Lakshmi, a poor woman from the far-western region of Nepal who already had five children, became pregnant for the sixth time. She and her husband knew that having another child would be financially strenuous and would take a significant toll on Lakshmi’s health, so they requested for legal abortion at a government hospital. However, there they were asked to pay a fee of 1,130 rupees (about USD 14.46) for the abortion. Due to her poor economic status, Lakshmi could not pay the fee and therefore had not option except to carry the unintended pregnancy to term.

In February 22, 2007, Lakshmi, with the support from Forum for Women, Law and Development (FWLD) and in collaboration with other co-petitioners, filed a writ petition in the Supreme Court of Nepal. The writ petition challenged the Nepal government’s failure to ensure adequate access to safe abortion services despite the decriminalization of abortion on broad grounds in 2002. Lakshmi claimed her inability to receive a safe and legal abortion violated her reproductive rights and other fundamental rights, including the right to live with dignity, freedom, equality and non-discrimination, self-determination, and confidentiality. The petition further alleged that this violates Nepal’s human rights obligations under international treaties, as well as the then Interim Constitution of Nepal, 2007. The petition called on the Court to order the enactment of a separate law on abortion to ensure women’s access to safe and affordable abortion services.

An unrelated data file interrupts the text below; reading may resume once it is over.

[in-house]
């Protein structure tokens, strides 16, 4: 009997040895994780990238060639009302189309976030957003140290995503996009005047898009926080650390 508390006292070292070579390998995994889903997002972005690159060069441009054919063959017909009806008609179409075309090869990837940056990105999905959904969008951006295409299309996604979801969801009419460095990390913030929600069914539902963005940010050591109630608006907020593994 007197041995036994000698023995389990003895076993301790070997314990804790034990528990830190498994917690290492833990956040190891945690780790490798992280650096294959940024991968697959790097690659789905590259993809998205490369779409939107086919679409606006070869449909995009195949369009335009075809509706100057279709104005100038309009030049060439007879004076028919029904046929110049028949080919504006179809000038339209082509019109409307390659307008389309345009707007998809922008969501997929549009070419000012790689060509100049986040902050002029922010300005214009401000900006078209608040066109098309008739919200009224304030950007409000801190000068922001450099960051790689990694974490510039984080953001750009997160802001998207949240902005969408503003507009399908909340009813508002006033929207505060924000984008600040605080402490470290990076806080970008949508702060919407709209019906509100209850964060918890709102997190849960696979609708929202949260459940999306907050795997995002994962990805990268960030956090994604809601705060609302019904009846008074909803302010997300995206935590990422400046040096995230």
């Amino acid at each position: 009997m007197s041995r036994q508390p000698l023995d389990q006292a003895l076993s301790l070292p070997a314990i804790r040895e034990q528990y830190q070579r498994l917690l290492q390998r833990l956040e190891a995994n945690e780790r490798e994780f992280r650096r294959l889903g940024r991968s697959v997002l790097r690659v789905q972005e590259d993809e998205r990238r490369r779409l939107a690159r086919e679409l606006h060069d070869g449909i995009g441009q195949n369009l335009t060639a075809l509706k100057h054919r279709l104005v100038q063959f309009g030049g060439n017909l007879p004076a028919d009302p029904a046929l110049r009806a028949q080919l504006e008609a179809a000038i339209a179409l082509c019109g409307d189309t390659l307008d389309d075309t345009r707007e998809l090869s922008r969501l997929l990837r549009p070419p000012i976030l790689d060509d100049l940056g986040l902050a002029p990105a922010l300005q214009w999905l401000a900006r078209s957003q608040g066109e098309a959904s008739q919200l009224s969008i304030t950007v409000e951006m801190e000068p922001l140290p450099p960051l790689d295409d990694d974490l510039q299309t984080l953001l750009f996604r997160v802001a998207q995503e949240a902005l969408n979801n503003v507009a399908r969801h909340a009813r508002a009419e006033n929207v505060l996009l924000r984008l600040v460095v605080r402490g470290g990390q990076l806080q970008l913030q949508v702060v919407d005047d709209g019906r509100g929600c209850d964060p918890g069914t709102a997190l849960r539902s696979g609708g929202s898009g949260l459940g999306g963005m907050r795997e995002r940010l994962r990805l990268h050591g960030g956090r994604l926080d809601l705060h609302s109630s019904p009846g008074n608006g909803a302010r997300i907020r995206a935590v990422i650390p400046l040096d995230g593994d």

Historically, Nepal’s abortion law was one of the most restrictive and harshly implemented in the world. In 2002, after years of advocacy by national women’s rights organizations, public health experts, and international human rights groups, the Muluki Ain (the Country Code) was amended and decriminalized abortion without restriction as to reason during the first twelve weeks of pregnancy. While this constituted a significant victory for women’s rights and was hailed as an important health measure, it was not sufficient in ensuring women’s access to safe abortion services. Lakshmi and others v. Government of Nepal was filed demanding government’s accountability for its failure to ensure women’s access to safe and legal abortion services. This decision in this case was ground-breaking for its recognition of abortion as part of a woman’s fundamental right to reproductive health and ordering that the government take steps to ensure that no woman is denied safe abortion services due to their inability to pay the service fee. The Supreme Court also issued a directive order to enact separate and comprehensive law on abortion incorporating reproductive health-related provisions from international human rights laws.